Thursday, May 14, 2009

A Barn Sized Problem

"I flat-out loved The Story of Edgar Sawtelle. In the end, this isn't a novel about dogs or heartland America, it's a novel about the human heart and the mysteries that live there, understood but impossible to articulate.... I don't reread many books because life is too short. I will be re-reading this one." —Stephen King, author of Duma Key

True that this isn’t a novel about dogs or heartland America.

True that it’s a novel about the human heart and the mysteries that live their, understood but impossible to articulate.

But to re-read it?

That’s where I lost Stephen King.

Like I lost David Wroblewski while reading the story of Edgar Sawtelle.

How I managed to finish the novel after three months of forced on-off reading is beyond me. Perhaps I just wanted to get it over with; perhaps I was in a mood to punish myself. Or maybe I just wanted to get my money’s worth.

There are sad books and there are sad books. But Edgar Sawtelle is one of a kind.

It’s stifling, yet alluring, depressing, yet oddly exhilarating. It’s scintillating in its beauty, stunning as a consequence of the author’s verbosity.

But reading was laborious, what was even more disconcerting was that the book managed to evoke extreme misery without even trying. But it seemed as if every other word, lugged a greater burden of wretchedness than the last.
The author made no appeal for sympathy, empathy or identification with the character, yet I felt as though my own voice had deserted me. I started to feel that if I spoke, I’d break the spell that cocooned me in a haze of gloom. I should have welcomed that idea, but the author, ever dispassionate, managed to command my attention. It seemed imperative, that I harbor this induced bitterness within me, since only that would enable me to continue reading.

There’s no middle ground, no comfort zone for the reader. There are moments of superlative clarity, packs of convoluted emotions, precise, but inexplicable action, tame grief and ardent stupor, and a kaleidoscope of perplexing characters.

Words are powerful. I started maintaining a diary when I was younger, but even at that age, I never wrote about anything unpleasant that happened. There were primarily two reasons for this. First, putting it in writing would mean a final confirmation of the said unpleasantness having taken place. Secondly, I wanted to avoid the probability, that I would read these entries again at a later time and they would evoke disagreeable emotions even at a later time.

So, there have been times when I cried while reading a book. For the oddest reasons. Not because they stir up despair necessarily, but because it seemed like the only reasonable reaction to something deeply ordinary yet startlingly profound in its impact.

But Edgar Sawtelle doesn’t dispense even that little comfort. The woe and dejection this book arouses, strangulates the reader. But not an expert strangulation that would put an end to the distress (eventually), but the kind that leaves you alive, only to deal with pain and a raspy voice and acute anger. Not to mention scars. And the police. And awkward questions. And sympathy.

In my case, the result was an air of brooding and a terrible early morning attitude.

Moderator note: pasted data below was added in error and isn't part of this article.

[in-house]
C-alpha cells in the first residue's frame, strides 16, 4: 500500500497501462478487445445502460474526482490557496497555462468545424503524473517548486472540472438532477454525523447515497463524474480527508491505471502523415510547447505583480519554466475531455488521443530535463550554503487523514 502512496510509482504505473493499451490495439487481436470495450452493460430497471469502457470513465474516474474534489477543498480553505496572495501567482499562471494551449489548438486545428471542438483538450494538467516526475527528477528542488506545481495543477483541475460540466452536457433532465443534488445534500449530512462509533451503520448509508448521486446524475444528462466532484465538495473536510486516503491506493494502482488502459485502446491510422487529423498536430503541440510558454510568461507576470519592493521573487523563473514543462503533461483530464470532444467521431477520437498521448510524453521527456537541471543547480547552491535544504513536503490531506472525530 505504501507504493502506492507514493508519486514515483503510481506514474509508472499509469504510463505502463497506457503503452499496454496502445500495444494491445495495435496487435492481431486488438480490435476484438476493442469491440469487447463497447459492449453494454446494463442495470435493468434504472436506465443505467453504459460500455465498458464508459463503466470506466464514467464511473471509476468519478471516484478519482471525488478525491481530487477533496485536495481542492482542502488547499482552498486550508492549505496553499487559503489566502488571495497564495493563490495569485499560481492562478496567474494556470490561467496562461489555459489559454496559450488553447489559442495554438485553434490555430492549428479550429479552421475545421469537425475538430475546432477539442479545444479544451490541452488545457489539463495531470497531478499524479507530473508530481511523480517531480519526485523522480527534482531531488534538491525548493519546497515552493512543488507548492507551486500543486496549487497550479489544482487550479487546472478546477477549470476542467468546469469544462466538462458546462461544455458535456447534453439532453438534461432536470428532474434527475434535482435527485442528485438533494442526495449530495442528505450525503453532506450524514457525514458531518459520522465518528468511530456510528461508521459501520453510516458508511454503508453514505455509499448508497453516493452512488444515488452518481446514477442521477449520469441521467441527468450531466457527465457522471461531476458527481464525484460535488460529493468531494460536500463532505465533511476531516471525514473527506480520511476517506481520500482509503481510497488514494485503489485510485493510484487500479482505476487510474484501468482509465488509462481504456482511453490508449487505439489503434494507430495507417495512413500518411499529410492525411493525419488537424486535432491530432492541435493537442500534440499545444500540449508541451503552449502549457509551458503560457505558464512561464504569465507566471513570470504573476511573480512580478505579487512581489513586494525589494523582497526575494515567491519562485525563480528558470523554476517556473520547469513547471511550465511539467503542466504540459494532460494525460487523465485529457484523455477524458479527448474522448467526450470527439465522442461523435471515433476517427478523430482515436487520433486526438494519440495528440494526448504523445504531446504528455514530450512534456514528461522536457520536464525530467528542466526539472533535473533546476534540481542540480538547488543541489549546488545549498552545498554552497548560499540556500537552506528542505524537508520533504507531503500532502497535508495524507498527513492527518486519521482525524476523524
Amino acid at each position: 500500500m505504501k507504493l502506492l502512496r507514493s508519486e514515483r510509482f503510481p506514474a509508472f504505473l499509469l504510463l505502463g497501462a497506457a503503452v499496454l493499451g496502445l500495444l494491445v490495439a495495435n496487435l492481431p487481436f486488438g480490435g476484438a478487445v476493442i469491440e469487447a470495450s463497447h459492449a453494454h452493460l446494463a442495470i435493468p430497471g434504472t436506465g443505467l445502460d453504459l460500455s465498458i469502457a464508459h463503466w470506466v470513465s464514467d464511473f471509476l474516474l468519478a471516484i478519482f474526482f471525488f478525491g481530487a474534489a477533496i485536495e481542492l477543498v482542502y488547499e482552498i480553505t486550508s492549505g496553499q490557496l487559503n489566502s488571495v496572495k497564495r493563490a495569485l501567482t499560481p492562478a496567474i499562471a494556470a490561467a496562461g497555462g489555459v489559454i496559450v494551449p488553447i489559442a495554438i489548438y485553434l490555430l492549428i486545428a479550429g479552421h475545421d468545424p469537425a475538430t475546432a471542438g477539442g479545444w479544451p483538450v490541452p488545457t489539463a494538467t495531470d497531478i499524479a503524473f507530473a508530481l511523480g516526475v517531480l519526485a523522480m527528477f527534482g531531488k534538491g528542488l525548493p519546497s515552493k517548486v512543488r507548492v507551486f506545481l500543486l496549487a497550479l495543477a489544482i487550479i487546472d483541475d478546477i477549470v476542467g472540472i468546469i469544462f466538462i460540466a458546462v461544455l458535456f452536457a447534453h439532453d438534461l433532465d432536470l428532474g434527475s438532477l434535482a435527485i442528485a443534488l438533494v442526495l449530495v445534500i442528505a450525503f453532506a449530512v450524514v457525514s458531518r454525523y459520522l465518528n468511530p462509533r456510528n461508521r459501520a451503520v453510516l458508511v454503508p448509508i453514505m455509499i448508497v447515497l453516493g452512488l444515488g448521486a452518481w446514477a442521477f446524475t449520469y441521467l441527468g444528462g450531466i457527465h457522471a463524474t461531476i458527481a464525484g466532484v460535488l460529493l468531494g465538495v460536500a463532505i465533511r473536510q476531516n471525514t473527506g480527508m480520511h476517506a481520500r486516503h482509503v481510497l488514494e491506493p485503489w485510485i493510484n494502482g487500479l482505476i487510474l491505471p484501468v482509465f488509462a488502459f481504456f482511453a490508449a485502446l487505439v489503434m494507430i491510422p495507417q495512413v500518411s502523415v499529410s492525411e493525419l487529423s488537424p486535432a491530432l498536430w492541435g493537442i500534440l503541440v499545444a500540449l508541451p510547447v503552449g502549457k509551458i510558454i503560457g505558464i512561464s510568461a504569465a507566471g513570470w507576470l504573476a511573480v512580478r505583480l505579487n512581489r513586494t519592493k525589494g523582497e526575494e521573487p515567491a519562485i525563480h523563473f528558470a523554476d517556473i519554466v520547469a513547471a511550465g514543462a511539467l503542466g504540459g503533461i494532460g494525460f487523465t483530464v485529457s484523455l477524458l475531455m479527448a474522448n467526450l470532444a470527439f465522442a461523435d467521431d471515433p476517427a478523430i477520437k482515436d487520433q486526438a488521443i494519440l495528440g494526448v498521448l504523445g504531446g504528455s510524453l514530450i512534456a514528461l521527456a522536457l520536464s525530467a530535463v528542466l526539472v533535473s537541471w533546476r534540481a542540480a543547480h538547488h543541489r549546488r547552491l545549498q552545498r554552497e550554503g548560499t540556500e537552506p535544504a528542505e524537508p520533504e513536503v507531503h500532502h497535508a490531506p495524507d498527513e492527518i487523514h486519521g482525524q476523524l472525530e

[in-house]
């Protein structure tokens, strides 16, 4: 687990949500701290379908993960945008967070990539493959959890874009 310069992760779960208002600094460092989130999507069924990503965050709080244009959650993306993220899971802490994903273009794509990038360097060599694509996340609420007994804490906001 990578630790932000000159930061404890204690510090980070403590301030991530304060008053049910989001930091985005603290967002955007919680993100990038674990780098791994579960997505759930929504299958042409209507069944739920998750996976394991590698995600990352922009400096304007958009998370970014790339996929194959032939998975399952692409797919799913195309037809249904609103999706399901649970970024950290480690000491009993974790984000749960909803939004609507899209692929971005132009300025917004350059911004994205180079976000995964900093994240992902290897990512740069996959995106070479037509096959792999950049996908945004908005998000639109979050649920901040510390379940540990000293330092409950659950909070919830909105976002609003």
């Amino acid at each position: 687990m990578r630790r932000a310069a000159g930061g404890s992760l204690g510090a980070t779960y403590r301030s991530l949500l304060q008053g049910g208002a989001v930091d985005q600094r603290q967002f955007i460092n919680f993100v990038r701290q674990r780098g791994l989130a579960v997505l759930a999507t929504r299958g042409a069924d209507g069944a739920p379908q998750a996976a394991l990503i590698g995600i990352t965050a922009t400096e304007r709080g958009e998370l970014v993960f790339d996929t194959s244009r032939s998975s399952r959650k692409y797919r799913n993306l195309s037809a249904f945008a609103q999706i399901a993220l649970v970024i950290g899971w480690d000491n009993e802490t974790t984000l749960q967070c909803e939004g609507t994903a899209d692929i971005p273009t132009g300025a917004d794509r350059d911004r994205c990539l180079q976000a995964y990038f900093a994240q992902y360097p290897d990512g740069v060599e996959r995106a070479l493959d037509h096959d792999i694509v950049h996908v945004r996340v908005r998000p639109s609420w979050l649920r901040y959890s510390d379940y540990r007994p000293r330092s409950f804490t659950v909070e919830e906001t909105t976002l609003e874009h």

In the simplest of terms- it messed me up.
There are stories that elicit powerful emotions and ideas. One’s that you don’t want to revisit, for fear, that it will reveal something one won’t like. For example, I never re-read Kite runner because I found it emotionally taxing. But it allowed me to feel for he characters, maybe just grudging respect, or consideration or acute disdain. But it let me retain some essence of what had built up inside me as a consequence of reading the book.

But Edgar Sawtelle, left me dry, bereft of any identifiable feeling. It was this inability to wrench any reaction that further infuriated me.

Even in the throes of my worked up rage, I didn’t manage to invoke dislike for the book.

It felt as if someone had snatched away my control over my opinions. A deeper look into my state of discomfiture showed me that the characters are built in such a way that they defy convention and make it impossible for the reader to form an opinion or to judge them. This defeat at the hands of people, who are essentially inanimate, further added to my disquiet.

I can’t like the book. But I can’t abhor it either. It’s a sweeping, lyrical, evocative and sophisticated story that defies any finite description. For that alone I respect it.

But I cannot re-read it. Not because life is short. I’ve re-read A suitable Boy by Vikram Seth, 1474 pages of India undiluted India several times. But because I feel it’s something to be read once, and only once, to be absorbed in its entirety at one go. I feel almost afraid that this terrifying potency and the enthralling grasp of the book might not be present the next time I read it. I’m afraid that it’ll appear just ordinary, thus enabling me to work up that incapacitated dislike.

It’s something I can’t allow. So the book will find a place on my shelf, the closed pages, retaining the death grip on its enchantment.

I’d issued the newest copy of Gone with the Wind from the school library in Grade 6. I read that same copy a zillion times before I had to return the book and get my own copy. But for a while I was fonder of the issued copy. The edges of a much read book turn blackish from use. For me, this was a mark of my attachment to it, my connection to that book. So until the time my own copy grew relatively ragged and ash grey around the edges, I missed the other.

Other books tell the same story.

It’s strange that The Story of Edgar Sawtelle has just a few tell-tale marks of being read. Lesser than is normal. I found this, more than anything else to be extremely revealing.